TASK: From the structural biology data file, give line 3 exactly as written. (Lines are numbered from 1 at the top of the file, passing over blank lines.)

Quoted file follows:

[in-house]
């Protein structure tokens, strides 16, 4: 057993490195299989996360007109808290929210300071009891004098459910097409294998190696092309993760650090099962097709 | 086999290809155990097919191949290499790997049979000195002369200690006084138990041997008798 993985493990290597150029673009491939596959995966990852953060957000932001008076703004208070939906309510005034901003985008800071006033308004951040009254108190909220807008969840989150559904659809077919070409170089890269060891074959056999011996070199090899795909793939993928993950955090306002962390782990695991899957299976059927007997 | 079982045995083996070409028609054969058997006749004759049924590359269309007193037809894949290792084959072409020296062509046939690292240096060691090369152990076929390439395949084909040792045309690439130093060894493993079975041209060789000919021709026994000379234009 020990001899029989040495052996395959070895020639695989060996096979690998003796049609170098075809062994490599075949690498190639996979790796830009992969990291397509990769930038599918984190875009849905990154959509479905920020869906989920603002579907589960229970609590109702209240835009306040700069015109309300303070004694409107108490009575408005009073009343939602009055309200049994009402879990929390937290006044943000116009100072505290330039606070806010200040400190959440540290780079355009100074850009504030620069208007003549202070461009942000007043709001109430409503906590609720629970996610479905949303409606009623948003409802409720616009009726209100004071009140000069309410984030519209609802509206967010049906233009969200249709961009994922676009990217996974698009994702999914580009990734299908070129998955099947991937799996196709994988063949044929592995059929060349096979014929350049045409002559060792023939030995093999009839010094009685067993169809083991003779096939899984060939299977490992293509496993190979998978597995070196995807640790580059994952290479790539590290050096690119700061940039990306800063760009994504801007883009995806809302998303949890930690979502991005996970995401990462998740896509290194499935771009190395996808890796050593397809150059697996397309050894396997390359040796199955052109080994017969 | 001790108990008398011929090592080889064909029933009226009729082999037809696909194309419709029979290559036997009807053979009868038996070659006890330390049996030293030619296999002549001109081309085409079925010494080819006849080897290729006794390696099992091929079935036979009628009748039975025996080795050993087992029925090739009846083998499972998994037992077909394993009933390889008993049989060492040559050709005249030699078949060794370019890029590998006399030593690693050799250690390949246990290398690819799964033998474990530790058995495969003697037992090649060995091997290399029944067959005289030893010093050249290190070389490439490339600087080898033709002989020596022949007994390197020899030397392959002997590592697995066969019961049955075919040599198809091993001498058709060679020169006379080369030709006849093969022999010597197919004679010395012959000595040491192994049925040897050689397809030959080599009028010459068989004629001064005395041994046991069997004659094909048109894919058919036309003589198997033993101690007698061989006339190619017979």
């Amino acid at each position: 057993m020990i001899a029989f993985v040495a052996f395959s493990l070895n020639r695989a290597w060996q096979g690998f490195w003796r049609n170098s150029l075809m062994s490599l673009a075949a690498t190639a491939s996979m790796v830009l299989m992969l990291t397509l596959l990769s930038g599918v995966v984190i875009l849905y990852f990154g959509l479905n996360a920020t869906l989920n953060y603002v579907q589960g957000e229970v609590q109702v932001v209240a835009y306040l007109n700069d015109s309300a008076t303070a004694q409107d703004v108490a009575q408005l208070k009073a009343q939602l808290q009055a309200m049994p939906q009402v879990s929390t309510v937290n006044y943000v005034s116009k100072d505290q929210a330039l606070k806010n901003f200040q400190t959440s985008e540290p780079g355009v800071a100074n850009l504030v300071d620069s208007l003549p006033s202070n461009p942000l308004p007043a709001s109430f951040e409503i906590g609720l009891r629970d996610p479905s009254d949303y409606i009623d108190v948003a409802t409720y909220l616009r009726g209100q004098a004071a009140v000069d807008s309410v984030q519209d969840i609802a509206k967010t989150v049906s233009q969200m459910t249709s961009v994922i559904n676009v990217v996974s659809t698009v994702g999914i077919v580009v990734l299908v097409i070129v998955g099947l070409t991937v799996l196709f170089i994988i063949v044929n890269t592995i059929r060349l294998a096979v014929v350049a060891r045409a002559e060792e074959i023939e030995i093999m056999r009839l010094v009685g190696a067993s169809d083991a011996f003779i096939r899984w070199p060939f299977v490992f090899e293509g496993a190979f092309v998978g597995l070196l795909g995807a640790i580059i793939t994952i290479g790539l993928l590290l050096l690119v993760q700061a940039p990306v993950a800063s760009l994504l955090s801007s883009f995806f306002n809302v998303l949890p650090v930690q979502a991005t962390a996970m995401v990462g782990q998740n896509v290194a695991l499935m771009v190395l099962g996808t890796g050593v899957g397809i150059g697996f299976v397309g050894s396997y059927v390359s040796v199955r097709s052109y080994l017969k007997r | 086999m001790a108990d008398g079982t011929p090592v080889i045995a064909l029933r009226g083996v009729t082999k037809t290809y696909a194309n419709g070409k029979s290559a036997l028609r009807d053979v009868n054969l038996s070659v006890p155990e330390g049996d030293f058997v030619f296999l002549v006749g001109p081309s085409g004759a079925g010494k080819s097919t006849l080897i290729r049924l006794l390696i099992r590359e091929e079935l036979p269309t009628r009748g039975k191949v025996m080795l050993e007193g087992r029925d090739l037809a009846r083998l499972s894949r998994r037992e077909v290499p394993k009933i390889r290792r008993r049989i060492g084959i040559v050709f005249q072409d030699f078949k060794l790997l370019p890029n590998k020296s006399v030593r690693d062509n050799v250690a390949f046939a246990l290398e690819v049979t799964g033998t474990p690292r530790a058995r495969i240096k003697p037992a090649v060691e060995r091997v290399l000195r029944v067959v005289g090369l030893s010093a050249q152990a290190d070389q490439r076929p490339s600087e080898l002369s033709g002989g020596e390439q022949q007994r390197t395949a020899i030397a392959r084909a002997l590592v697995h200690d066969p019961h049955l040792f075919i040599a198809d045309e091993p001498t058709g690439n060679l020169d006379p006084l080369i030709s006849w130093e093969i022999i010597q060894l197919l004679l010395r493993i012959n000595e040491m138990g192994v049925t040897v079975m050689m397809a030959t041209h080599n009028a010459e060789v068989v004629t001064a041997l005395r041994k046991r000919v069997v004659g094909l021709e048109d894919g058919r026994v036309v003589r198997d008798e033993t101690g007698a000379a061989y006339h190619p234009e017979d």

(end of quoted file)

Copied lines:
């Amino acid at each position: 057993m020990i001899a029989f993985v040495a052996f395959s493990l070895n020639r695989a290597w060996q096979g690998f490195w003796r049609n170098s150029l075809m062994s490599l673009a075949a690498t190639a491939s996979m790796v830009l299989m992969l990291t397509l596959l990769s930038g599918v995966v984190i875009l849905y990852f990154g959509l479905n996360a920020t869906l989920n953060y603002v579907q589960g957000e229970v609590q109702v932001v209240a835009y306040l007109n700069d015109s309300a008076t303070a004694q409107d703004v108490a009575q408005l208070k009073a009343q939602l808290q009055a309200m049994p939906q009402v879990s929390t309510v937290n006044y943000v005034s116009k100072d505290q929210a330039l606070k806010n901003f200040q400190t959440s985008e540290p780079g355009v800071a100074n850009l504030v300071d620069s208007l003549p006033s202070n461009p942000l308004p007043a709001s109430f951040e409503i906590g609720l009891r629970d996610p479905s009254d949303y409606i009623d108190v948003a409802t409720y909220l616009r009726g209100q004098a004071a009140v000069d807008s309410v984030q519209d969840i609802a509206k967010t989150v049906s233009q969200m459910t249709s961009v994922i559904n676009v990217v996974s659809t698009v994702g999914i077919v580009v990734l299908v097409i070129v998955g099947l070409t991937v799996l196709f170089i994988i063949v044929n890269t592995i059929r060349l294998a096979v014929v350049a060891r045409a002559e060792e074959i023939e030995i093999m056999r009839l010094v009685g190696a067993s169809d083991a011996f003779i096939r899984w070199p060939f299977v490992f090899e293509g496993a190979f092309v998978g597995l070196l795909g995807a640790i580059i793939t994952i290479g790539l993928l590290l050096l690119v993760q700061a940039p990306v993950a800063s760009l994504l955090s801007s883009f995806f306002n809302v998303l949890p650090v930690q979502a991005t962390a996970m995401v990462g782990q998740n896509v290194a695991l499935m771009v190395l099962g996808t890796g050593v899957g397809i150059g697996f299976v397309g050894s396997y059927v390359s040796v199955r097709s052109y080994l017969k007997r | 086999m001790a108990d008398g079982t011929p090592v080889i045995a064909l029933r009226g083996v009729t082999k037809t290809y696909a194309n419709g070409k029979s290559a036997l028609r009807d053979v009868n054969l038996s070659v006890p155990e330390g049996d030293f058997v030619f296999l002549v006749g001109p081309s085409g004759a079925g010494k080819s097919t006849l080897i290729r049924l006794l390696i099992r590359e091929e079935l036979p269309t009628r009748g039975k191949v025996m080795l050993e007193g087992r029925d090739l037809a009846r083998l499972s894949r998994r037992e077909v290499p394993k009933i390889r290792r008993r049989i060492g084959i040559v050709f005249q072409d030699f078949k060794l790997l370019p890029n590998k020296s006399v030593r690693d062509n050799v250690a390949f046939a246990l290398e690819v049979t799964g033998t474990p690292r530790a058995r495969i240096k003697p037992a090649v060691e060995r091997v290399l000195r029944v067959v005289g090369l030893s010093a050249q152990a290190d070389q490439r076929p490339s600087e080898l002369s033709g002989g020596e390439q022949q007994r390197t395949a020899i030397a392959r084909a002997l590592v697995h200690d066969p019961h049955l040792f075919i040599a198809d045309e091993p001498t058709g690439n060679l020169d006379p006084l080369i030709s006849w130093e093969i022999i010597q060894l197919l004679l010395r493993i012959n000595e040491m138990g192994v049925t040897v079975m050689m397809a030959t041209h080599n009028a010459e060789v068989v004629t001064a041997l005395r041994k046991r000919v069997v004659g094909l021709e048109d894919g058919r026994v036309v003589r198997d008798e033993t101690g007698a000379a061989y006339h190619p234009e017979d």